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People and Places

  • Doughnut truck overturns on Bellwood Road
  • PEOPLE AND PLACES: Field of Terror

    Creeping through layers of cornstalks, the faces of local high school students disappear behind masks, makeup and costumes for the FFA Field of Terror.

    The Field of Terror is an annual fundraiser put on by both Nelson County and Thomas Nelson High School FFA chapters.

    The event is in its eighth year as a whole, but this is the third year it has been held behind Thomas Nelson — it was previously located at Wickland.

  • Missionaries to the nation of Knox and Livingstone

    In front of St. Giles’ Cathedral in Edinburgh, where John Knox led the Scottish Reformation, is a statue, not of Knox, but of the skeptic David Hume, leader of the Scottish Enlightenment.

    Knox’s grave is hidden nearby.

    “They’ve paved over it. It says Parking Lot 23, and there’s a little plaque there that mentions where he is buried under the pavement,” said Franke Haydon of Bardstown.

  • Missionaries to the nation of Knox and Livingstone

    In front of St. Giles’ Cathedral in Edinburgh, where John Knox led the Scottish Reformation, is a statue, not of Knox, but of the skeptic David Hume, leader of the Scottish Enlightenment.

    Knox’s grave is hidden nearby.

    “They’ve paved over it. It says Parking Lot 23, and there’s a little plaque there that mentions where he is buried under the pavement,” said Franke Haydon of Bardstown.

  • Master distiller celebrates Jim Beam’s 150th birthday

    It’s Bourbon National Heritage Month and the annual Kentucky Bourbon Festival is being held in Bardstown, but right down the road in Bullitt County, Jim Beam Distillery celebrated Jim Beam’s 150th birthday Thursday, Sept. 18 at the Jim Beam American Stillhouse.

    In recognition of the legendary bourbon distiller, seventh-generation Master Distiller Fred Noe and his son, Freddie Noe, commemorated this milestone birthday party with the unveiling of a life-size bronze statue of Jim Beam.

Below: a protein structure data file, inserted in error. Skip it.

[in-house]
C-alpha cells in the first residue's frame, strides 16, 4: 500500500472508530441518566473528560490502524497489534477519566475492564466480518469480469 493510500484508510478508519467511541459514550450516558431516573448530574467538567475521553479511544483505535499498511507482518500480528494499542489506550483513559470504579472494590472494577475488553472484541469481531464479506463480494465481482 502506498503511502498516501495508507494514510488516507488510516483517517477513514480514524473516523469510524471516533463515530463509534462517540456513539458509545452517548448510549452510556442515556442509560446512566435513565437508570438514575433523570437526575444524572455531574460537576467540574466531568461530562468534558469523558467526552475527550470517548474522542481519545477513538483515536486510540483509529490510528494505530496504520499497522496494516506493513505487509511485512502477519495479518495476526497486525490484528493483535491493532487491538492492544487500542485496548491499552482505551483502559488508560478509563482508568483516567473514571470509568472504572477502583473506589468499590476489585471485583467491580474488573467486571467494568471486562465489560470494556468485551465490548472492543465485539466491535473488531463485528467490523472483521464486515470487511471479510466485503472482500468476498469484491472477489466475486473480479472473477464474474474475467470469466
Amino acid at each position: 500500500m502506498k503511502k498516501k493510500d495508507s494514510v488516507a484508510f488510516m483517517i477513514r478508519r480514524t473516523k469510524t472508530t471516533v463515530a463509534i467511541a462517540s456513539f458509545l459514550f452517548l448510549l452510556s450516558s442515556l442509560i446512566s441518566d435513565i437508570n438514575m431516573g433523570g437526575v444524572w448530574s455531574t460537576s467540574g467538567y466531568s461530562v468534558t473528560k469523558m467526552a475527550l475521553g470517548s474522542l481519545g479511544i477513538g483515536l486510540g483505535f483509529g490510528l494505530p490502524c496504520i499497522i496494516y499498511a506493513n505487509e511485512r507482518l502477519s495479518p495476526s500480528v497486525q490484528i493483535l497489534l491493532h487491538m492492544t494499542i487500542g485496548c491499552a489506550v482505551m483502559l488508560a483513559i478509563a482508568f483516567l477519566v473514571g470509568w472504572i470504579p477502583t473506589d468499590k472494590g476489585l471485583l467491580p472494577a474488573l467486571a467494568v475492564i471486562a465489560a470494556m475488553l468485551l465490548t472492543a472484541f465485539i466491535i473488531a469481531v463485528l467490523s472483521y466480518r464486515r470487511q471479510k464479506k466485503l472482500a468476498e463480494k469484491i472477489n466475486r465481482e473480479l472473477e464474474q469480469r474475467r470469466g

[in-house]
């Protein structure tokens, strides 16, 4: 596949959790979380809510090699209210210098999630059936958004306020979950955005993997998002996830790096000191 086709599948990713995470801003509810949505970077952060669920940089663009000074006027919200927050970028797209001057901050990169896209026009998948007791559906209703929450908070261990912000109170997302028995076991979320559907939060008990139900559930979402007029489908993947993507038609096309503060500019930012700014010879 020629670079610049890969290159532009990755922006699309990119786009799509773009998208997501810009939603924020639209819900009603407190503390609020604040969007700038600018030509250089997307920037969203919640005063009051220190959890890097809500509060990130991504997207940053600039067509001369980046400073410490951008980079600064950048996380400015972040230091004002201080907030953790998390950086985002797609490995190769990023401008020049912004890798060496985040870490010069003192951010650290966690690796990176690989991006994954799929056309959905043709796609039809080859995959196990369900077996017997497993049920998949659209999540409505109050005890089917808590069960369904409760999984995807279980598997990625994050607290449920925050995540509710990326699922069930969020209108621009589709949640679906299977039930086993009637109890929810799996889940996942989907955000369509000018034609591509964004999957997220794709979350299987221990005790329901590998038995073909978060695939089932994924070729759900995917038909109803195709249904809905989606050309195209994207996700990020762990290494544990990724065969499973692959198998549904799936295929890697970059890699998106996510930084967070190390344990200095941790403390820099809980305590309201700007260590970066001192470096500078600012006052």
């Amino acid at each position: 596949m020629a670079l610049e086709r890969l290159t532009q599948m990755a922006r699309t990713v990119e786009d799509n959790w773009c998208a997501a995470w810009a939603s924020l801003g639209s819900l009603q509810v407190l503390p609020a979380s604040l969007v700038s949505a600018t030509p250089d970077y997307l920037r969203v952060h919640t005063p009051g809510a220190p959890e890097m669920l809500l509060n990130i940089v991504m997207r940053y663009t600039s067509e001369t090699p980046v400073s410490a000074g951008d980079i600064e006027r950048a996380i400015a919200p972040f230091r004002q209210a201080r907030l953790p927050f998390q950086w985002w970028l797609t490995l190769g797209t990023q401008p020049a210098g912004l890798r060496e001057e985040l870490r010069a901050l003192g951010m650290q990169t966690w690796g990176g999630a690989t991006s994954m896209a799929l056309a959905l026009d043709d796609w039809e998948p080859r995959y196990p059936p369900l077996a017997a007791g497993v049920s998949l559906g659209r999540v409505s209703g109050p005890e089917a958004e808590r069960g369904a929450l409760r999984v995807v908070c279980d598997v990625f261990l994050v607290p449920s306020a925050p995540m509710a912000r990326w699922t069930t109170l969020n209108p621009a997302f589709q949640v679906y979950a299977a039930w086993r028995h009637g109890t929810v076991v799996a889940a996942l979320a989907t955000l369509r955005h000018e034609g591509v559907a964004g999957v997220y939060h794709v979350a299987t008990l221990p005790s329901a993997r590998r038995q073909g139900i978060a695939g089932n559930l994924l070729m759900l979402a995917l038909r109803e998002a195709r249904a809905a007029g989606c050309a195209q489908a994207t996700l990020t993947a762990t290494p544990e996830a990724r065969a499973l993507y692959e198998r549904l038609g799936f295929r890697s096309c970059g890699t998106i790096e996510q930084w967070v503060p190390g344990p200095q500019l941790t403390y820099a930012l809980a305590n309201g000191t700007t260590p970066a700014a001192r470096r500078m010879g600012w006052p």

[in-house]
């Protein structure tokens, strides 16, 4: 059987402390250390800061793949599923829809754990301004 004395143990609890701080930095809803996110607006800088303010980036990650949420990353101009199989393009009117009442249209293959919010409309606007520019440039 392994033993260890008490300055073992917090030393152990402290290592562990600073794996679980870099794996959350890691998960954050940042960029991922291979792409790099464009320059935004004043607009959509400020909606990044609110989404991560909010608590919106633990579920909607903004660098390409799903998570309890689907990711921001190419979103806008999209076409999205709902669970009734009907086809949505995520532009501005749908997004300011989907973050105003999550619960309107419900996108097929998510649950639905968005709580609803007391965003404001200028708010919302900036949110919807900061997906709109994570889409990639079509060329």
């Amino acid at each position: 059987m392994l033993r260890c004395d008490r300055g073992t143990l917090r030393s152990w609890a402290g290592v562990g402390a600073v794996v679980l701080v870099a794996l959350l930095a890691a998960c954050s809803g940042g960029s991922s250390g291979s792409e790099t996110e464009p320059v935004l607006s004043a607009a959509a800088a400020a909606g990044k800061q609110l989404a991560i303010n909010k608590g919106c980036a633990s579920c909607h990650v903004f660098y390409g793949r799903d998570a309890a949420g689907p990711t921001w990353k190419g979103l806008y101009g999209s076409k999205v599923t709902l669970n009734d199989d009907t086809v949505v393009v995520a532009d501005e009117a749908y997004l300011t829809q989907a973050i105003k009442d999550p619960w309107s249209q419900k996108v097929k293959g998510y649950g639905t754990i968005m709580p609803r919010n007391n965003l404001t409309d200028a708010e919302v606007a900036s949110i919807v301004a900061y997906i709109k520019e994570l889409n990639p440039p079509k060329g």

• My Old Ky. Home Tour brings cyclists to Bardstown

    Until a few months ago, Marty Osbourn of Bardstown hadn’t ridden a bicycle since she was a child. Now she’s a cycling enthusiast.

    Her boyfriend, George O’Daniel, takes some of the credit for that.

    “It’s something we do together,” Osbourn said. “We’ve done a few 20-mile rides.”

    They hadn’t done anything like Saturday’s ride before.

  • PEOPLE AND PLAES: A gentleman's craft

    In with the old, out with the new.

    Sitting at an antique table adorned with a set of English dishes from the late 1800s, Bjoern Lorenzen is right at home. The 32-year resident of Bardstown opened his antique shop — Court Square Antiques — almost two years ago after having retired from clock making.

    “I’ve always been interested in antiques,” Bjoern said of his motivation to open the shop.

    And the business choice is appropriate as the German native is well versed in antiquities and the history behind them.

  • PEOPLE AND PLACES: Dedicated driver

    Moments before the final bell rang Wednesday, Allena Beeler finished up some last-minute details as she waited patiently for her students in the Bloomfield Elementary School parking lot.

    Several other empty buses were parked next to Beeler, all with drivers ready to take students home.

    A call then came in over the radio for Beeler — known as Ms. Allena to her students — letting her know that she would have to take a preschool student home, meaning she would have one additional stop on her route.

  • PEOPLE AND PLACES: Darkside Athletics and Bourbon City Fitness competition

    Push, pull, lift and run…That’s how the fitness competition began at Darkside Athletics and Bourbon City Fitness on Aug. 2.

    Darkside competitors were Katie Hartman, Nikki Gee, Shannon Gulley, Traci Melgar and Melanie Booker. Members of Crossfit Elizabethtown also competed.

    As a gym, Darkside Athletics has a strength and conditioning program to aid in strength improvement, fat loss and overall fitness improvement.

    Workouts are tailored for the individuals’ specific needs and abilities.

  • PEOPLE AND PLACES: Hard-riding hombres

    Phil Clayton has driven cattle across the Red Desert, herded buffalo in the Black Hills and robbed several trains (for charity) with his gang of pistoleros, but these days he mostly rides and shoots … balloons.

    Clayton’s a member of the Kentucky Cowboy Mounted Shooters, who put on a display of gunplay and horsemanship for afternoon spectators last month at the Nelson County Fair.